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Six natural wonders in Hungary to add to your bucket list

Megyer-hegy TarnTokaj and Nyíregyháza

Hungary has a wealth of surprising and unparalleled destinations. Head out and explore these extraordinary locations.

Megyer-hegy Tarn

The Megyer-hegy Tarn, with its volcanic origins, is among the most popular destinations in the Zemplén Hills. The tarn was classified as a nature reserve in 1997. Back in the day, there was a millstone mine operating here, the remains of which can still be visited today. The rainwater accumulated in the pit carved a small pond into the tuff, whose sparkling surface is surrounded by huge rock walls. The stone cabins and a few unfinished millstones reveal that miners used to live here for a long time. Put on comfortable hiking shoes and head to the 324-metre-high hill. You won’t regret it, because at the top you’ll have a breathtaking view of the rock ‘cauldron’.

The Bükk geysers

If you are hiking in the Bükk during autumn or spring (especially after the melting of snow or heavy rains), you may come across a unique natural phenomenon. Four temporary karst springs are located under the southern edge of the limestone plateau: the Imókő, Fekete-len and the lower and upper springs of Vöröskő Valley. The karst water bursts to the surface with a huge roar as a geyser and attracts great crowds of hikers. You only have a few weeks a year to adore this spectacular phenomenon. We recommend you access the most popular Vöröskő springs from Felsőtárkány, which is situated 10 kilometres from Eger. Once there, make sure you taste the crystal clear water.


The salt hills of Egerszalók

The main attraction of Egerszalók, hidden in the Valley of Medicinal Waters, is the salt hill formed by the water welling up from a depth of 410 metres. Beyond Egerszalók, there are only two places in the world where you can see similar natural formations: in Pamukkale, Turkey and in the Yellowstone National Park in the US. The salt hill was created in 1961, when the area was undergoing drilling works in a search for natural gas and mineral oil. Neither was discovered, but they did uncover the spring, whose water created travertine terraces of 1,200 square metres over the years. The medicinal water contains calcium, sodium, magnesium and sulphur. You can easily access the salt hill on a footpath.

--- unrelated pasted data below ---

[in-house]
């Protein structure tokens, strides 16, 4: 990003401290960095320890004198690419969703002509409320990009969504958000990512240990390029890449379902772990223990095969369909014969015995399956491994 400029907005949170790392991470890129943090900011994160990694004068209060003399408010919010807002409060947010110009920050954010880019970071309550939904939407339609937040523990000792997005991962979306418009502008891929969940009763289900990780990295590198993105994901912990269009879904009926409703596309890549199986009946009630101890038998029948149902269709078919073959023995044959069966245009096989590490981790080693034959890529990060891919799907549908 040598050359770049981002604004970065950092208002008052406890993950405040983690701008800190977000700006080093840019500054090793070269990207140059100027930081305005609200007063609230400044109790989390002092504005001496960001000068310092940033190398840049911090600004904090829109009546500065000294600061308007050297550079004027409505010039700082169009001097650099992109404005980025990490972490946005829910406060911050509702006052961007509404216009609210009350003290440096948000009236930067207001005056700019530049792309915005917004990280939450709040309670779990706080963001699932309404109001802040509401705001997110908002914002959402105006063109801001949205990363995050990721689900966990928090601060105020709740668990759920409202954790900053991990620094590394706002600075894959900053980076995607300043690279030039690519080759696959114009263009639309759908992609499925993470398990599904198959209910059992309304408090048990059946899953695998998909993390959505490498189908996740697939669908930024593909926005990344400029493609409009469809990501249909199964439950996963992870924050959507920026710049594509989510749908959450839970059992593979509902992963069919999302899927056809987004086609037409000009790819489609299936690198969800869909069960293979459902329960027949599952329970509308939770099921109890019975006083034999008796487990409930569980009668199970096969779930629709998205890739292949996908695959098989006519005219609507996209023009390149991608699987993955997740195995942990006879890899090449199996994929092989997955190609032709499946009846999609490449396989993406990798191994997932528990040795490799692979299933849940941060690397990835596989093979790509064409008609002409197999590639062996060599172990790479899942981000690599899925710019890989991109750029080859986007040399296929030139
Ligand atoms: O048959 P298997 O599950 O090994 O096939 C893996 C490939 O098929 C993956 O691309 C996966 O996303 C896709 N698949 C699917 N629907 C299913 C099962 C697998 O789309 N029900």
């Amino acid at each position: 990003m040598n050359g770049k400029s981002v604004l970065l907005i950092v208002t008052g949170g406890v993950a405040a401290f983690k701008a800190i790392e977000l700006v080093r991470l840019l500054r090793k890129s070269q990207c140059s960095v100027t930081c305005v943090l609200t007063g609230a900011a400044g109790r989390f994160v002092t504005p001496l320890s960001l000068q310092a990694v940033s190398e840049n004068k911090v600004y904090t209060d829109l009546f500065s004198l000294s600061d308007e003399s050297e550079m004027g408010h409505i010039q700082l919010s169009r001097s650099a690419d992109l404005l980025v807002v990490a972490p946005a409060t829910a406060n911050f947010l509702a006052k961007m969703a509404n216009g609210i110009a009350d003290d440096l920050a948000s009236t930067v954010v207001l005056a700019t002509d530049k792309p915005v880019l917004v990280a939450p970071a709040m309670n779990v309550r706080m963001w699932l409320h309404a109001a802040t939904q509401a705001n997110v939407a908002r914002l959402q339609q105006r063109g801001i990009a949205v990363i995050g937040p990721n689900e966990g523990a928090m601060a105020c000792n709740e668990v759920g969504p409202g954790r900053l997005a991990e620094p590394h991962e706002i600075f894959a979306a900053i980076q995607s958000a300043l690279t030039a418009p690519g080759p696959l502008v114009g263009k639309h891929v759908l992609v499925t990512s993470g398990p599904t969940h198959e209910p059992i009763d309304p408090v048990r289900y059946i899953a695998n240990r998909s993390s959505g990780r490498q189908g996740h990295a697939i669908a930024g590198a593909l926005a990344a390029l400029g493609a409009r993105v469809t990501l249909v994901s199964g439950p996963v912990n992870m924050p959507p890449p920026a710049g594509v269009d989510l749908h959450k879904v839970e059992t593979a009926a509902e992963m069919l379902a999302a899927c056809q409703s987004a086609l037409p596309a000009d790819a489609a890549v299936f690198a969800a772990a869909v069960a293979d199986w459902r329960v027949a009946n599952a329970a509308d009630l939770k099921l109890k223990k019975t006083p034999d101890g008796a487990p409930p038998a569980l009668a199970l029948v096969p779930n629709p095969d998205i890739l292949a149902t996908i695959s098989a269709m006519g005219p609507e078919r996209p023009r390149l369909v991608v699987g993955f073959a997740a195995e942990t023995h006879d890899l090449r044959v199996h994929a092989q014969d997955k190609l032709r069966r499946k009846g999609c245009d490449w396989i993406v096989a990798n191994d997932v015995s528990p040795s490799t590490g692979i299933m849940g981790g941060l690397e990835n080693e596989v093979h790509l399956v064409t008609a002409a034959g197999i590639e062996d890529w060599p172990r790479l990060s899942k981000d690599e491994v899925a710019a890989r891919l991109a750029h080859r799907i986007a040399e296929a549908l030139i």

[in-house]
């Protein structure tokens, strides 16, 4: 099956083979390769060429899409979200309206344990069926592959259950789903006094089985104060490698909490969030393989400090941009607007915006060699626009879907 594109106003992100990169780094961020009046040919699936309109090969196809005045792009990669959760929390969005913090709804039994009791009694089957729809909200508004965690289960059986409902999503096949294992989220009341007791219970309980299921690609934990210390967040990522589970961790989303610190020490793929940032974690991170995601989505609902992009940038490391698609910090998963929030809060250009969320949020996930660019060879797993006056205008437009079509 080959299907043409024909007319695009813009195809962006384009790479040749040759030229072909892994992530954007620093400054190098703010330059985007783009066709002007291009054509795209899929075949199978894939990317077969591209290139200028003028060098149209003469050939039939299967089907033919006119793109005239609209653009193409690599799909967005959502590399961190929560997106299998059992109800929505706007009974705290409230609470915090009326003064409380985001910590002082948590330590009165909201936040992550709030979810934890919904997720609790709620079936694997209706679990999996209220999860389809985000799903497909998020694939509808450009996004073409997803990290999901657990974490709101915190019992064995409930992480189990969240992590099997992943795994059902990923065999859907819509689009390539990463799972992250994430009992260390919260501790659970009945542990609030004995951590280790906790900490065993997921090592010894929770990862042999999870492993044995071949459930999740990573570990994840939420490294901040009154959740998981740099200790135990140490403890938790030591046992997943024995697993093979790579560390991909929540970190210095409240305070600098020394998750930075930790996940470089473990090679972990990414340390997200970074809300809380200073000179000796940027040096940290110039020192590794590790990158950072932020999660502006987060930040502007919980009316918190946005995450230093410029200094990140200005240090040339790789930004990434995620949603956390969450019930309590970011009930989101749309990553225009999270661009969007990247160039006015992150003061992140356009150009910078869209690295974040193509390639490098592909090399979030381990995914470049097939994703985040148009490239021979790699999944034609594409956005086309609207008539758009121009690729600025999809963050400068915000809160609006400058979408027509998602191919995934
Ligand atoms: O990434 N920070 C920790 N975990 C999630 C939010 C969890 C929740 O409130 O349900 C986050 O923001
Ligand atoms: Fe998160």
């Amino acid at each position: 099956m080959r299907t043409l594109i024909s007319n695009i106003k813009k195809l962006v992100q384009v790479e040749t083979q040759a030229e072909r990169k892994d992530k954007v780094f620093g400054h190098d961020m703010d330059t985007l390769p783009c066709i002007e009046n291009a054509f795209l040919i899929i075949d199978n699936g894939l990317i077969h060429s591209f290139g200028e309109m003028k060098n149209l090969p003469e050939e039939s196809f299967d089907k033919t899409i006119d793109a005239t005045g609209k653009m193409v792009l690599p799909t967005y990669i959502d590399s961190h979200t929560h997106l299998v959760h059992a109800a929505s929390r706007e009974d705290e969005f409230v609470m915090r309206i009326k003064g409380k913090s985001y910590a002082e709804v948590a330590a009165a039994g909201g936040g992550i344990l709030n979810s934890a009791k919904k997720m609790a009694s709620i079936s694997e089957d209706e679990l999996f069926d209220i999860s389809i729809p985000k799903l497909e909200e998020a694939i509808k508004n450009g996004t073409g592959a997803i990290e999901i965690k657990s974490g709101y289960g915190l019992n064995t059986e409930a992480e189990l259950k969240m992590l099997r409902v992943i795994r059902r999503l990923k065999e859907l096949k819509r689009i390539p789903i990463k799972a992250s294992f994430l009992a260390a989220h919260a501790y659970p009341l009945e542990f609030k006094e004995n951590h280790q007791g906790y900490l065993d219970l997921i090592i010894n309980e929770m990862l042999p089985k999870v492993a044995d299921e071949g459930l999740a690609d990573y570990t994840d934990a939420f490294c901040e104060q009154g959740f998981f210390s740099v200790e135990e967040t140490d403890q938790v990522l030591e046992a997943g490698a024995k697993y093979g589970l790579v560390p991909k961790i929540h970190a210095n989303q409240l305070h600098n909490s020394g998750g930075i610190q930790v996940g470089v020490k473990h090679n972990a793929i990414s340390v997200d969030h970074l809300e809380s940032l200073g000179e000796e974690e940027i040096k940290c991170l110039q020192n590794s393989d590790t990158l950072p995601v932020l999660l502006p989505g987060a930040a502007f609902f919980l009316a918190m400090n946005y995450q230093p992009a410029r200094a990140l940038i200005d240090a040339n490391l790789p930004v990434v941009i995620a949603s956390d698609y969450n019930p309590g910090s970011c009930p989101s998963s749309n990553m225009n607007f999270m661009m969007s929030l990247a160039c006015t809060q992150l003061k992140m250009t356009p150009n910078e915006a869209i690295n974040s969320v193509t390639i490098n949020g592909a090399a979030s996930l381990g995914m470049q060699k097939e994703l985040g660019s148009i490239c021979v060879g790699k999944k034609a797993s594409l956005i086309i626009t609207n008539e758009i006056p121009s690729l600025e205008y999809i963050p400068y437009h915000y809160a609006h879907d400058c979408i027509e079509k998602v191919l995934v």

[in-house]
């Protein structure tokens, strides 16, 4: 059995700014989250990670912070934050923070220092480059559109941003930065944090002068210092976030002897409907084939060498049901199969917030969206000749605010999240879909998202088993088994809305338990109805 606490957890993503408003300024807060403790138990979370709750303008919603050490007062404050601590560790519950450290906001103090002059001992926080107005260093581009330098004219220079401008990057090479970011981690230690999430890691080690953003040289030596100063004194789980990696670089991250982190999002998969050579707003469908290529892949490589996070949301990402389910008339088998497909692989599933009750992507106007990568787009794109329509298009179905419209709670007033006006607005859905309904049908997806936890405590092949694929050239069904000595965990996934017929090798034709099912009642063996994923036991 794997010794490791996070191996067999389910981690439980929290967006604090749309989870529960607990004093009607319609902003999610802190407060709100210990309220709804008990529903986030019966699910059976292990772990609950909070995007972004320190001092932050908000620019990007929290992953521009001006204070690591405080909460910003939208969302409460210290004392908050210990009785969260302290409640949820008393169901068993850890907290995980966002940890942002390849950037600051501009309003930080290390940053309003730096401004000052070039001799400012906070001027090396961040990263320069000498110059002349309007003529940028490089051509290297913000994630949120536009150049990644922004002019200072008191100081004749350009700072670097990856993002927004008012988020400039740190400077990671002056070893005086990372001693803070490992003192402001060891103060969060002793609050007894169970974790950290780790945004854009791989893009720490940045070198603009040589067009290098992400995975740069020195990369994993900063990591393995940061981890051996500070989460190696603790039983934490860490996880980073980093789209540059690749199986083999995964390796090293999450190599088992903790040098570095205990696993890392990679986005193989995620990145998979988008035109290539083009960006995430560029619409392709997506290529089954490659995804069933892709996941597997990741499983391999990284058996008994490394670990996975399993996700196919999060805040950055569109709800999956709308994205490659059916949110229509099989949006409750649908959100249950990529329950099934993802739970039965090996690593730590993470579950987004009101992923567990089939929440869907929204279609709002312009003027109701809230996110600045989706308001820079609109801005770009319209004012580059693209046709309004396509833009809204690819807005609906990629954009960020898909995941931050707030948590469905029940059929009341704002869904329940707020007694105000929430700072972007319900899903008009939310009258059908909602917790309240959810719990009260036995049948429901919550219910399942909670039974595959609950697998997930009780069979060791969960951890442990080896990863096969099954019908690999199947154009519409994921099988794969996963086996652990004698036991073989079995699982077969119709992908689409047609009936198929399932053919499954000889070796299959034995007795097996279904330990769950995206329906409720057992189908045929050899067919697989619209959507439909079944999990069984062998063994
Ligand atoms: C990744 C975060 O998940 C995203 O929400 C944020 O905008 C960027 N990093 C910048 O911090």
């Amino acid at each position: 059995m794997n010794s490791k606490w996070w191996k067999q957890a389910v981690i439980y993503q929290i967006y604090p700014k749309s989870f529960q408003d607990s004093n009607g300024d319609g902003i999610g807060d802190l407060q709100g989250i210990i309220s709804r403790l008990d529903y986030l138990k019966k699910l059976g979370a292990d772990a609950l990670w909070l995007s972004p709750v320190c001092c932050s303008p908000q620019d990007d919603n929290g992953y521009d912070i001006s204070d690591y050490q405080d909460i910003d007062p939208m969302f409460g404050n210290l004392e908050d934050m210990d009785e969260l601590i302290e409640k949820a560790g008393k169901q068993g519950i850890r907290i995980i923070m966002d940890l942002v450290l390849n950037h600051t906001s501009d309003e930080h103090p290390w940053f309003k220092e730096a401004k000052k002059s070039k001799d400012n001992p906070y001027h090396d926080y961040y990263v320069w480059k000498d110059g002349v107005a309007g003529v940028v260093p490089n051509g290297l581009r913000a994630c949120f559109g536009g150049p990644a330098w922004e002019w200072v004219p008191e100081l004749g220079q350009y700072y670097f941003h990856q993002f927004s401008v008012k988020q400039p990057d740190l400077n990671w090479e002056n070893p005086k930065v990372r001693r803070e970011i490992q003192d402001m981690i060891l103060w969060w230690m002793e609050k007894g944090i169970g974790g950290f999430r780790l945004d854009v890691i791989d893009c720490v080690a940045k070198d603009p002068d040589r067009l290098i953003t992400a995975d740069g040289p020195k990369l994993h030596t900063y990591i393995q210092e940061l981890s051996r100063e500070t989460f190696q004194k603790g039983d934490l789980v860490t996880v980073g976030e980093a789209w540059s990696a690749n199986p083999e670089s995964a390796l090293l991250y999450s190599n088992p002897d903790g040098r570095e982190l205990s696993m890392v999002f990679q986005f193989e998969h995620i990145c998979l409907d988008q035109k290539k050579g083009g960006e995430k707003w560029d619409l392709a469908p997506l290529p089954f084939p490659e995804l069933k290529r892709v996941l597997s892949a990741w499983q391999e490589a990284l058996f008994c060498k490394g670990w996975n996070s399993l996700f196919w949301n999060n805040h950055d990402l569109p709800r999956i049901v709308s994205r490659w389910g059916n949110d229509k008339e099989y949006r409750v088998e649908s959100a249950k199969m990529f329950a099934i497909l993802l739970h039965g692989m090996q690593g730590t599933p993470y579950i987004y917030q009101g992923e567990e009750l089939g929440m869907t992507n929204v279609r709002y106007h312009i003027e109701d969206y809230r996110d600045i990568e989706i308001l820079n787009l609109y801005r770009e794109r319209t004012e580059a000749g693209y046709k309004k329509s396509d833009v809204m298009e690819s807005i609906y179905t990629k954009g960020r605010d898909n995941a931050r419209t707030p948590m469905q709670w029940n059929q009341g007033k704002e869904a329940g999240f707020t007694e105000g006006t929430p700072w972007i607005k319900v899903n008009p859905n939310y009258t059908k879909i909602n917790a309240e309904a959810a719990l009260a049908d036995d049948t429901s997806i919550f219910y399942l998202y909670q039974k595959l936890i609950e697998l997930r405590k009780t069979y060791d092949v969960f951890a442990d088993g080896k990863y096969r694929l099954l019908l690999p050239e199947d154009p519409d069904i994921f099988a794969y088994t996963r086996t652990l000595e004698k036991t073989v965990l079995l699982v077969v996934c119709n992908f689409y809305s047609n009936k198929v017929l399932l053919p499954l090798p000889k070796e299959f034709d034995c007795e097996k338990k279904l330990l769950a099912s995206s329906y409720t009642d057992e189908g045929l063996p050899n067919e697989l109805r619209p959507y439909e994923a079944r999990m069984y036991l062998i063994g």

Gemenc Forest

Situated in the middle of Hungary, Gemenc Forest is the only formation of its kind in Europe and has been a protected natural area since 1977. Every year, its 180-square-kilometre surface is flooded, allowing a truly special collection of wildlife to form here. Among the willows and aspens, ernes, saker falcons, black storks and herons find shelter, but red deer, roe deer and wild boars are also widely represented in the area. Wandering along its educational trails, the special milieu of the floodplain forest enchants all hikers arriving here on foot, by canoe or using the famous Gemenc National Narrow-gauge Railway.


Bauxite geological park

Just 25 kilometres south of Oroszlány, you’ll encounter a sight that you certainly wouldn’t expect. Walking among the red rocks at the Bauxite Geological Park in Gánt and the Balás Jenő Bauxite Mining Exhibition will make you feel as though you aren’t even walking on Earth, and the park is rare and unique even by European standards. The museum was built on the edge of the mine pit, where you can see classic mining tools and old photographs, but there are also two bauxite locomotives in the museum’s yard.

Veil Waterfall

The list of Hungary’s most beautiful natural treasures wouldn’t be complete without the most beautiful attraction of Szalajka Valley, the Veil Waterfall. The karst water trickles down 17 metres on 18 steps and forms rimstone bars. Once the water wells up to the surface, the trapped carbon-dioxide escapes and the lime starts to precipitate and accumulate, resulting in a stepped structure. It is worth visiting the Veil Waterfall in the beginning of spring, after the snow melts, because the water yield of the waterfall greatly depends on the amount of precipitation. During the summer or dry periods, it can even go completely dry.

The Veil Waterfall, Szalajka Valley